bishop edward king chapel


Bishop Edward King Chapel, Oxford, UK

Niall McLaughlin Architects

Lightenings (VIII) - by Seamus Heaney

The annals say: when the monks of Clonmacnoise
Were all at prayers inside the oratory
A ship appeared above them in the air.

The anchor dragged along behind so deep
It hooked itself into the altar rails
And then, as the big hull rocked to a standstill,

A crewman shinned and grappled down the rope
And struggled to release it. But in vain.
‘This man can’t bear our life here and will drown,’

The abbot said, 'unless we help him.’ So
They did, the freed ship sailed, and the man climbed back
Out of the marvellous as he had known it.


Bishop Edward King Chapel.

The chapel is situated in the small village of Cuddesdon in rural Oxfordshire, around ten miles from Oxford city centre.

Architect: Niall McLaughlin Architects

Client: Ripon College and Community of St John the Baptist

Standing at the centre of the grounds of Ripon College in Cuddesdon,Oxfordshire, Bishop Edward King Chapel is an elliptical building crafted from natural materials such as larch and ash woods, and lime plaster.

Part of the inspiration for the building was a play on the word “nave” which, as well as describing the central space of a church, is derived from navis - Latin for boat.

“From these words, two architectural images emerged,” says architect Niall McLaughlin. “The first is the hollow in the ground as the meeting place of the community, the still centre. The second is the delicate ship-like timber structure that floats above in the tree canopy, the gathering place for light and sound.”

Bishop Edward King Chapel - RIBA Stirling Shortlist 2013

by Mirza A. A. Khoyee

The Bishop Edward King Chapel was designed by the firm Niall McLaughlin Architects as a community gathering and congregational center and church for the community at the Ripon College Cuddesdon, Oxfordshire, 10 miles away from central Oxford. The college is a training and research facility for the Church of England and believes in together and the sense of a community and contains residential and non-residential arrangements for its students and staff.

The architects were required to adhere to the needs of the different communities on the campus which included students and nuns. The site of this chapel is on a hill behind the college campus buildings and contains on and around it natural elements such as trees that have been protected by legislating and preservation bodies. Furthermore, the campus building itself has a significant heritage importance as it was designed by George Edmund Street who extensively practiced the Victorian Gothic Revival style in the nineteenth century (mid 1800s). Therefore it was important for the architects to consider these factors and respect their presence on site. The idea here was for the building to compliment the characteristics of its surroundings humbly, but at the same time have its own character in terms of a contemporary structure.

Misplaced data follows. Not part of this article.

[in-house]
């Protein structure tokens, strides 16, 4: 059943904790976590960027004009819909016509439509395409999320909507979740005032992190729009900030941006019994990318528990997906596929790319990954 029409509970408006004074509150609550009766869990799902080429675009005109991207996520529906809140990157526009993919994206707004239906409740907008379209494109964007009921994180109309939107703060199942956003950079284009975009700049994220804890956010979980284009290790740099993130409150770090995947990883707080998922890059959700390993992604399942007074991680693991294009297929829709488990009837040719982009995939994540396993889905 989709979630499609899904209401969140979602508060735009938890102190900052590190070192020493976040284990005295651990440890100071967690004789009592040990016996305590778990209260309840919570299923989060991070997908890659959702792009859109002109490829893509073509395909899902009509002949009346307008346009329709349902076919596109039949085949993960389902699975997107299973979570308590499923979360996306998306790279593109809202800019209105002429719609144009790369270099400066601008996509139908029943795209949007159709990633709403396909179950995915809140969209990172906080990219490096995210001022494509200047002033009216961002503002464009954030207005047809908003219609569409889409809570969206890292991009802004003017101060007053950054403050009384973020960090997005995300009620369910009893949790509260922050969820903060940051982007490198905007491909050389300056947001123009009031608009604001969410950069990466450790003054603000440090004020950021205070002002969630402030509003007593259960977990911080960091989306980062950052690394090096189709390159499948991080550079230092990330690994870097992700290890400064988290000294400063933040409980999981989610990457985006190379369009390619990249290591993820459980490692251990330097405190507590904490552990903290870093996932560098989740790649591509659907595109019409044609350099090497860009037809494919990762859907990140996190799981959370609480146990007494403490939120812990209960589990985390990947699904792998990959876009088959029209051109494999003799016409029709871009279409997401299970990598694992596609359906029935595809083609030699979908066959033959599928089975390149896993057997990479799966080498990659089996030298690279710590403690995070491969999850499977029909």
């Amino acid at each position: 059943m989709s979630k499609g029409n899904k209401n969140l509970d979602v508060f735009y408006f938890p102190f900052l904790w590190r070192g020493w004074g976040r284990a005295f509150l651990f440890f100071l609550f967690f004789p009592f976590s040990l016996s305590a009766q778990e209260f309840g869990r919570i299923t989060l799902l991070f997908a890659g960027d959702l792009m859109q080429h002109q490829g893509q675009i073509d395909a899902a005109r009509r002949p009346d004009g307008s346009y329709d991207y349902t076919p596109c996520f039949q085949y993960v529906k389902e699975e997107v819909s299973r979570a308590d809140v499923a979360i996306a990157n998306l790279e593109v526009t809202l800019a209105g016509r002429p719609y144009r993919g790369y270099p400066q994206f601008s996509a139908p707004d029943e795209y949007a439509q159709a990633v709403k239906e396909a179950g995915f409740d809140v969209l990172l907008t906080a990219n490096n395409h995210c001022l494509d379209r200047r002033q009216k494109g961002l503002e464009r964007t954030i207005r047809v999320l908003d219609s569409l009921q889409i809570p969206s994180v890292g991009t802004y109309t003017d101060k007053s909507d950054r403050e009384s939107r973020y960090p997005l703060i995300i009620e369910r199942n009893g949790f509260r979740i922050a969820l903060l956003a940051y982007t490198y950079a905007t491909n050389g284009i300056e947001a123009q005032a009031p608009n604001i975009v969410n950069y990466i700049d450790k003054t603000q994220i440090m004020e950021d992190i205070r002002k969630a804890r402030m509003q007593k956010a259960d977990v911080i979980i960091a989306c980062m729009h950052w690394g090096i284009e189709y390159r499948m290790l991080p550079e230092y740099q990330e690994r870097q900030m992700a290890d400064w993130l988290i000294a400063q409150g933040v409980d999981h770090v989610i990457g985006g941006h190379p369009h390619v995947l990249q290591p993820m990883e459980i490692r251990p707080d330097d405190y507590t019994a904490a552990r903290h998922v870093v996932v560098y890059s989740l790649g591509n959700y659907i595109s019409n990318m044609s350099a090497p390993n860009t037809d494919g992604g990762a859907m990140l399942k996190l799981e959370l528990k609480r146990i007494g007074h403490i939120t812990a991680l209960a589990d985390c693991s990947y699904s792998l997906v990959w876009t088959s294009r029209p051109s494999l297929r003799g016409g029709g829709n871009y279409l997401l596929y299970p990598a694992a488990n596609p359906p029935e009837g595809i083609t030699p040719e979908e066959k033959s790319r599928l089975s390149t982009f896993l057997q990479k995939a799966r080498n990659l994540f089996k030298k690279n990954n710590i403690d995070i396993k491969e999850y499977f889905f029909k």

The architects aimed for the ability of the design to be able to enhance the spirituality and religiosity of its users. They drew inspiration from the roman word ‘nave’ which refers to the central space in the church and further correlated the word to 'navis’ meaning ship, and the still center of a rotating wheel. The design represents two spaces, one being a central still place on the ground for the gathering of people for congregation, and an overhead timber structure representing a ship floating or flying in air for the gathering of sound from below and light entering from the surrounding clerestory windows, reaching heights of spirituality and divinity.

The simplicity in the form of the outer shell of the design to harmonize with its natural surroundings, yet expression of complexity in the surface textures complementing the complexity of design of the campus building of Victorian Gothic Revival style wasn’t expressed any better than the usage of natural stones in terms of their subtle earthy colour choices and their dramatic placements to create textures along the silhouette of the building.

The internal design of the chapel resonates with the history of its site and surrounding buildings in terms of architecture. Timber arch frames that rise from around and above the central 'nave’ of the chapel, represent a contemporary interpretation of giant internal decorative arches of the churches of the Gothic Revival style.

The design is very appropriate to the users as it aids at enhancing the experience of holiness, connectivity and peace.

The design holds true to the idea of being a ship in a bottle’ or a hidden 'nave’. From the outside the design is fairly simple in terms of form and colour. It stays humble to its surroundings in terms of its materials and harmony with the surrounding architecture. On the inside however, the design expresses divinity and religiosity, and one can experience the grand effect of emotions such as humility, unity, peace and calm in the central gathering place especially when they look up at the timber arches and feel the visual elongation towards the sky these frames tend to address. Here too these ideas are conveyed in a subtle manner through the usage of materials with similar light earthy tones, to only form the backdrop of the space and provide room for the people and their congregations to fill in the internal void and give the building a personified character. The design thus addresses the purpose of the building that can be considered as a profound hidden element, in the context of its surroundings, that comes to life when it houses life within it.